RFID Frequently Asked Questions

What is RFID?

RFID stands for Radio Frequency Identification, an automatic identification technology that uses radio waves to transfer digital information between a tag and reader. An RFID tag is comprised of two parts - an antenna for transmitting and receiving signals, and an RFID chip which stores the tag's ID and other information.

RFID is used in hundreds of applications worldwide and comes in various forms: Low Frequency (LF), High Frequency (HF), and Ultra High Frequency (UHF). HF tags at 13.56 MHz are most commonly used in venues and festivals with a read/write range of just a few inches, high storage capacities, and fast data writing. These advanced capacities make RFID extremely quick and accurate, requiring little-to-no effort on the part of the staff or guests to use effectively.

What are the Key Components of an RFID System?

RFID Systems are comprised of many common elements, and include tags (also known as transponders or inlays), readers, antennas, and application software. However, depending on the requirements of the application, the actual make-up of these components can vary greatly in size, form factor, and cost.

How Does RFID Work?

All RFID systems transmit digital data between a reader and a transponder via radio waves. PDC is focused on passive RFID systems in which an inlay - a combination of microchip and antenna - receives and transmits data only when coupled with a reader and antenna, typically at a range of 5 inches or less. The reader is controlled by a host computer or on-board microprocessor and determines the appropriate read or write operation.

What are PDC Smart® Wristbands?

PDC Smart® Wristbands are PDC's patented line of RFID wristband products, widely used today in leading hospitality and healthcare industries and applications.

PDC Smart® Wristbands contain a securely sealed waterproof RFID tag, which is programmed with a unique alpha-numeric code which can be linked in a host database to the wearer. When the wristbands is scanned by a RFID reader, a low-power radio wave activates the chip to securely collect and transfer data.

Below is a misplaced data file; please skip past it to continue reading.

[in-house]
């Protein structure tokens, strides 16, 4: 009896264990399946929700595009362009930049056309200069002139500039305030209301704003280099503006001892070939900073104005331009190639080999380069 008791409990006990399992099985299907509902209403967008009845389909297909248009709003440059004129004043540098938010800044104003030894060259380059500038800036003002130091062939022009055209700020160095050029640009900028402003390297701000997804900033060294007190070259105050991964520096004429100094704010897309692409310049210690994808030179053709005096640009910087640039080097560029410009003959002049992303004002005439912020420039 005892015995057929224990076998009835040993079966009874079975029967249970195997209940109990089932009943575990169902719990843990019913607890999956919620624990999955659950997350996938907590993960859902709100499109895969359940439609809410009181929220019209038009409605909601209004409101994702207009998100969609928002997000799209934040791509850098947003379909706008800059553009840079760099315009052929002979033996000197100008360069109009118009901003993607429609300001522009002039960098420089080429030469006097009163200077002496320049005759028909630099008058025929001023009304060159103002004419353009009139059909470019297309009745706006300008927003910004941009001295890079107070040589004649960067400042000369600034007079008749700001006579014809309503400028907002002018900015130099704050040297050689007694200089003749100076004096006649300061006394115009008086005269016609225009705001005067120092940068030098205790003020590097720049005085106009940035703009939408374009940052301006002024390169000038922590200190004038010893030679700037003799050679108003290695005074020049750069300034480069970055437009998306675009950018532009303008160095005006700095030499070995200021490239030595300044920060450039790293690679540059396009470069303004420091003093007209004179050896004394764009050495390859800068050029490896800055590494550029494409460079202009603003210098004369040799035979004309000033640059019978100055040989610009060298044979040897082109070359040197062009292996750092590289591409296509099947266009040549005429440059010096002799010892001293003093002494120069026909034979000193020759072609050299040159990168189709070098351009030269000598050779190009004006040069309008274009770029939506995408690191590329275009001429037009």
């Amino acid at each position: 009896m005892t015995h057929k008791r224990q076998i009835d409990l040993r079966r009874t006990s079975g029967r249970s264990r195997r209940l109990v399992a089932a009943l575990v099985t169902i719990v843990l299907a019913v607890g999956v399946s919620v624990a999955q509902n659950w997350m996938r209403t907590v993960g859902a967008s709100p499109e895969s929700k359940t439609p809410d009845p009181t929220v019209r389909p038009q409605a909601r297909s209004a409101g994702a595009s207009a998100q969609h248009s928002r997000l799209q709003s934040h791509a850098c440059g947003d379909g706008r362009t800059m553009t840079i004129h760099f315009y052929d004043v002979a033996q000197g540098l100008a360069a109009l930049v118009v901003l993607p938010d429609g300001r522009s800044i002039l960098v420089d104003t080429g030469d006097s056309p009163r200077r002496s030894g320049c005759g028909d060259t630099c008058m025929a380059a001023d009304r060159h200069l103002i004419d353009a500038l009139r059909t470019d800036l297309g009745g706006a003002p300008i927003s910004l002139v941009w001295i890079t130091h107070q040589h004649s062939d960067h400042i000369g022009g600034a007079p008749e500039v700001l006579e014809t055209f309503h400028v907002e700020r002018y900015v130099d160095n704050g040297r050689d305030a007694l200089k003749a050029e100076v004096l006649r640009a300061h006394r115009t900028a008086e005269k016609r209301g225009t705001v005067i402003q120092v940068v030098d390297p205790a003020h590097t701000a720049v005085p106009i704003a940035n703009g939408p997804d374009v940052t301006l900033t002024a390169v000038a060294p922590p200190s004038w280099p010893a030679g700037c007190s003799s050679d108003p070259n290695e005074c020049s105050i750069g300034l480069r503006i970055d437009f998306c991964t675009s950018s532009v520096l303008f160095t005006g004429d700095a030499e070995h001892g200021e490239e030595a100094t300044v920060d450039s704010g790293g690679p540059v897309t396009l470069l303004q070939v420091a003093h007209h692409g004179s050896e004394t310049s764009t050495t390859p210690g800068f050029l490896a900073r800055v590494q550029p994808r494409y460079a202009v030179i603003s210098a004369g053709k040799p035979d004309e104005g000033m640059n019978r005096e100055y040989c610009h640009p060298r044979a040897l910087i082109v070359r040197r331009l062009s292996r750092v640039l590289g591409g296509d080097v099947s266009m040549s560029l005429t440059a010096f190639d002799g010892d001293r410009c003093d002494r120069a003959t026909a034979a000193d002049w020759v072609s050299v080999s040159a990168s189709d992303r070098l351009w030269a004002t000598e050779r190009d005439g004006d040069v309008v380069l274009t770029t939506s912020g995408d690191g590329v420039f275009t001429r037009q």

PDC Smart® Wristbands replace traditional forms of tickets and access credentials. From cashless point-of-sale, entrance portals, and social media integration, PDC Smart® Wristbands drive a variety of fan-convenience applications with a simple wave of the wristband.

What are the Advantages of RFID Over Barcodes?

Unlike a magnetic strip or barcode, RFID allows for passive data transfer without the need for physical contact or line-of-sight reading. Benefits of RFID include:

  • Since no line-of-sight is needed to communicate between tag and reader, RFID can be used in harsh or dirty environments
  • RFID is a dynamic data carrier. Many RFID devices are read/write capable, which enables updates to the encoded data in the tag. With barcodes, any changes to the data require printing a new barcode.
  • RFID provides increased security over barcodes. With RFID, different levels of security are possible depending on the sensitivity of the data stored or accessed by the RFID tag. Data encryption techniques, secure or private communication protocols, or public/private keys are proven techniques to safeguard the security of an RFID system.
  • The first time read rate of an RFID tag is higher than a barcode, which improves the efficiency of a system. Unlike barcodes, RFID is not sensitive to sunlight, making it the ideal credential for outdoor parks, resorts, and festivals. Also, curvature, especially in a wristband, has minimal impact on reading an RFID tag, whereas curvature in a barcode can render it useless, depending on the symbology or orientation.

Can RFID be Used as a Tracking Device and are There any Associated Health Risks?

Since passive RFID transponders must be closely coupled with a reader to transmit information, the read distance is generally limited to short distances; rendering passive RFID tags impractical for tracking purposes. A passive RFID system may be configured to provide "last known location" based on the last read of the transponder at a specific location, but it cannot provide real-time tracking.

Active UHF transponders use a battery to power the chip's circuitry and broadcast a signal to a reader. Transmission distances can reach 100 feet or more, enabling active systems to track items or people in closed loop environments.

There are no health risks associated with RFID and radio waves, since RFID utilizes the low-end of the electromagnetic spectrum. The waves emitted from readers are no more dangerous than radio waves signaled to your car stereo.

Have more questions? Reach out to our sales team for more information.